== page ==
Society - International - Sierra Leone - Governance
Sierre Leone: No more sanctions as diamond trade picks up
The United Nations has ended an arms embargo and travel ban on Sierra Leone rebels who engineered the decade long conflict in the West African country that left more than 50,000 people dead and many more mutilated and raped.

The UN Security Council officially lifted sanctions against Sierra Leone on Wednesday following reports that the country had "fully-reestablished" control over all of its regions.

The UN praised the political efforts made by the authorities since the conflict ended in 2002.

The end to arm sanctions against Sierre Leone comes years after the UN helped disarm more than 75,000 ex-fighters.

"The situation in Sierra Leone continues to improve and the lifting of sanctions is another indicator of that positive trend," Britain’s ambassador Mark Lyall-Grant was quoted by reporters.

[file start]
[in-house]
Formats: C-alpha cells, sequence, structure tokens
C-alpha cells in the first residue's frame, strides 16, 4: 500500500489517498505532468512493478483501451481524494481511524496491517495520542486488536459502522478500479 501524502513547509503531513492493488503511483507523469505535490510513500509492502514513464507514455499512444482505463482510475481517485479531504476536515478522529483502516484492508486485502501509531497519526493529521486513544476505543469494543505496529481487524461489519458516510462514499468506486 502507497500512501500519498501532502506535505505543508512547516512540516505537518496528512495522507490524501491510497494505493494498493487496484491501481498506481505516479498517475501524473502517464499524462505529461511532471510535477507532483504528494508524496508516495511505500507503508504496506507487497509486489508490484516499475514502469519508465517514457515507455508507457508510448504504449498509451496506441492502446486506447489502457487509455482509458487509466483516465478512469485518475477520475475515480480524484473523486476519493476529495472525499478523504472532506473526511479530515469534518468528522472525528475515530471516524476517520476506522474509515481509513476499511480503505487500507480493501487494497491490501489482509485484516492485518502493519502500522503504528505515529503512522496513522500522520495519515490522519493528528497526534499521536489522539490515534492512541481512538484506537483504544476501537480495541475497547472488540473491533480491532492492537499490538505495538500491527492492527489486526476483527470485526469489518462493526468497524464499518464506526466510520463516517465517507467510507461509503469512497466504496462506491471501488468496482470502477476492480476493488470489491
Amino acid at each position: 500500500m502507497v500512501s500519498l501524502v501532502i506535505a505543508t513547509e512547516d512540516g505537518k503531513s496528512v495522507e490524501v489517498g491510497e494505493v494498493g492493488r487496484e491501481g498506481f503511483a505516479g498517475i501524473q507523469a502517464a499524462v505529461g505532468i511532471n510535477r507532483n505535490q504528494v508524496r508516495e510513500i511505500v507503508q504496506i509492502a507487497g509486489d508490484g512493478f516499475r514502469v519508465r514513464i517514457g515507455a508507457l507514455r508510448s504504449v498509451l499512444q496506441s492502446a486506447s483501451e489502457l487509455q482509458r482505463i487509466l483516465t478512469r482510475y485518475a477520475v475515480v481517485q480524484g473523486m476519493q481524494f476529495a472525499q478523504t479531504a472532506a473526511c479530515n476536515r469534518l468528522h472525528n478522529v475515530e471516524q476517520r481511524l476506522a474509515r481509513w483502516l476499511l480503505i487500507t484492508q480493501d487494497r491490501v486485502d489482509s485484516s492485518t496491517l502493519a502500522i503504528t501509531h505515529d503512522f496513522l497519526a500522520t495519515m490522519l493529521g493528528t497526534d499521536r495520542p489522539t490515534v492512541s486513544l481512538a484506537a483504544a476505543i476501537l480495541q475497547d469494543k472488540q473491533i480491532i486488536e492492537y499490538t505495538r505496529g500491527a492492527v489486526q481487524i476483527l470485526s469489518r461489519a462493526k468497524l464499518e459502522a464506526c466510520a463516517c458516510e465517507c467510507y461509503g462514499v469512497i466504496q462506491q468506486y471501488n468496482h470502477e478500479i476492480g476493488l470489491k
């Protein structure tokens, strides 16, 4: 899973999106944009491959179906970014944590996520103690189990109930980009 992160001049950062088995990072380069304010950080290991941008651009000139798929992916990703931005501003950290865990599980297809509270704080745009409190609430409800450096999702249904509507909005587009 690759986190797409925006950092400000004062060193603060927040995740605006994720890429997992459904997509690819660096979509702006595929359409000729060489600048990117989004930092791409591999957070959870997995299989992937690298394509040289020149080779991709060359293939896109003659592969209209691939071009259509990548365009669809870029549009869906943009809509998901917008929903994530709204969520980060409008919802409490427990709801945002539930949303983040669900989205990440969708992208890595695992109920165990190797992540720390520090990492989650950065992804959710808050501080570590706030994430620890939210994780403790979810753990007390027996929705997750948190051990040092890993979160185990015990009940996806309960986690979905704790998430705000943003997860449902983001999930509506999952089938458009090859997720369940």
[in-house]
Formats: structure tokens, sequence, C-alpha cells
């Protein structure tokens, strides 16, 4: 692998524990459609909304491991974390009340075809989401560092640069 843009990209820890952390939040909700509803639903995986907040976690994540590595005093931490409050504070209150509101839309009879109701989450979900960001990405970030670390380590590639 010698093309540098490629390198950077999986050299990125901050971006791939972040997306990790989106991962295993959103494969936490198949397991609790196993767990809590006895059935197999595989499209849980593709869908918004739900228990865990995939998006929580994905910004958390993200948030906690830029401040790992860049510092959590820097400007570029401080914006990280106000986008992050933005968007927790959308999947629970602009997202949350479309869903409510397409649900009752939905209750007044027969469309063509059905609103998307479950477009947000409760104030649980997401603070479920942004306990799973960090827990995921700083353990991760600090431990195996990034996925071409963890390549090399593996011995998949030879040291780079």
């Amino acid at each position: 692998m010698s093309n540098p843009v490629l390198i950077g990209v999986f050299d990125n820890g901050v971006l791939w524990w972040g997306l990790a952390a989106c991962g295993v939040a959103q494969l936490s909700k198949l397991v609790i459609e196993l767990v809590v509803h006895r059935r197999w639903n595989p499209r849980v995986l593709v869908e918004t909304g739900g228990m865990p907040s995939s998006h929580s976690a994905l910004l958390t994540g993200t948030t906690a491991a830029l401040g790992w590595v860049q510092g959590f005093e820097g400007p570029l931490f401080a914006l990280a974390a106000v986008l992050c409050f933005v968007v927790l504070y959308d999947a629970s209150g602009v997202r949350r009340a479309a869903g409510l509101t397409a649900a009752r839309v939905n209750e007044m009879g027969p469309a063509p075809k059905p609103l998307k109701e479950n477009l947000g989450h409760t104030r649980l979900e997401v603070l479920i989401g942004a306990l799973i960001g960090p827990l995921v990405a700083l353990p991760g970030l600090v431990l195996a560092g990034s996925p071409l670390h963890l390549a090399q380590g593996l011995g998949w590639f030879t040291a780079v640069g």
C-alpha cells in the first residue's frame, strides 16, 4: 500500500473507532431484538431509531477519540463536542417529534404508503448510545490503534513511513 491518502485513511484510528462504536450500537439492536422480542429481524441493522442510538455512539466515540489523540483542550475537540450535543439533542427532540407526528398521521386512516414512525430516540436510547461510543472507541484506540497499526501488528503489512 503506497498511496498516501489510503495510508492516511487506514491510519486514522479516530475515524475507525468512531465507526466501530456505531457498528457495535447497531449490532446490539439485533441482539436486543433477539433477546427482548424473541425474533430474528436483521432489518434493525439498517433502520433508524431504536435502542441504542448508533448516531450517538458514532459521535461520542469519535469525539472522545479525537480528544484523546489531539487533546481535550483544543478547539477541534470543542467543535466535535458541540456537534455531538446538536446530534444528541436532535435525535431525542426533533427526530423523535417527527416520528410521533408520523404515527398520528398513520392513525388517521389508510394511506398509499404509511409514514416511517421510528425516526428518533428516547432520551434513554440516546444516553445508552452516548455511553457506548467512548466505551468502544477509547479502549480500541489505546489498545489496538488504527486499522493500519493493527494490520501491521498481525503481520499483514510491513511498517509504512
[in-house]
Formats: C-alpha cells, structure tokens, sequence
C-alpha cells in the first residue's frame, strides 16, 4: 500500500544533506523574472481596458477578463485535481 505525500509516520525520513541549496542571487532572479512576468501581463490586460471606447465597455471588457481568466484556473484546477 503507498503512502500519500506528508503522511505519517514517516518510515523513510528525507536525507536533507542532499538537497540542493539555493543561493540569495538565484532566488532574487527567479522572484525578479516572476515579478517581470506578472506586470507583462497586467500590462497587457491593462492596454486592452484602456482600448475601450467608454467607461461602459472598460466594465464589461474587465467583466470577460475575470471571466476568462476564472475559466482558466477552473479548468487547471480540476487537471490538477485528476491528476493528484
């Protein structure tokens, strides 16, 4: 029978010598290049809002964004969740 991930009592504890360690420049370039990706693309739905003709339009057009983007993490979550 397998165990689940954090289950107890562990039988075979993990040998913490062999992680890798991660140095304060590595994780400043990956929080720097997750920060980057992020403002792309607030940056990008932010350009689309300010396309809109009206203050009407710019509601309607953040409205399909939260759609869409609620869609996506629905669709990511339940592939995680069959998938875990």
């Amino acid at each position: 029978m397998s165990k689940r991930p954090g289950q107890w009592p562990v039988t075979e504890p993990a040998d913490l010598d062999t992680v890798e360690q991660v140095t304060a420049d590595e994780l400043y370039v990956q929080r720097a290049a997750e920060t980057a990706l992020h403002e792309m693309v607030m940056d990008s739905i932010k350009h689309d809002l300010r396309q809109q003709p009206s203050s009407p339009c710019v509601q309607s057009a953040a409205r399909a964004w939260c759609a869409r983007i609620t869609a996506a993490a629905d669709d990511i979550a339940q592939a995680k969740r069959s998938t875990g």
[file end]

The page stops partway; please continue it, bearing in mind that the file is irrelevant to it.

"While challenges such as political intolerance, youth unemployment and drug trafficking endure, Sierra Leone has made tremendous progress with the strong support of the international community," she added.

The United Nations peace mission in Sierra Leone will stay until September next year to counter corruption and to ensure "free and fair" national elections scheduled for 2012.

The confidence shown to the post-war government in Sierra Leone also comes after reports from the International Monetary Fund revealed that Increased diamond production is giving a major boost to the West African country’s economy.

According to economic experts, Sierra Leone’s diamond exports reached 35 million dollars in the first five months of 2010, a 25 percent increase from the same period in 2009.

Efforts to control diamond trafficking and illegal trading in diamonds have begun in the country.

UN troops were deployed in Sierra Leone in 1999 to end the civil war. But since 2006 efforts to build the peace have been political especially with the reduced military presence.


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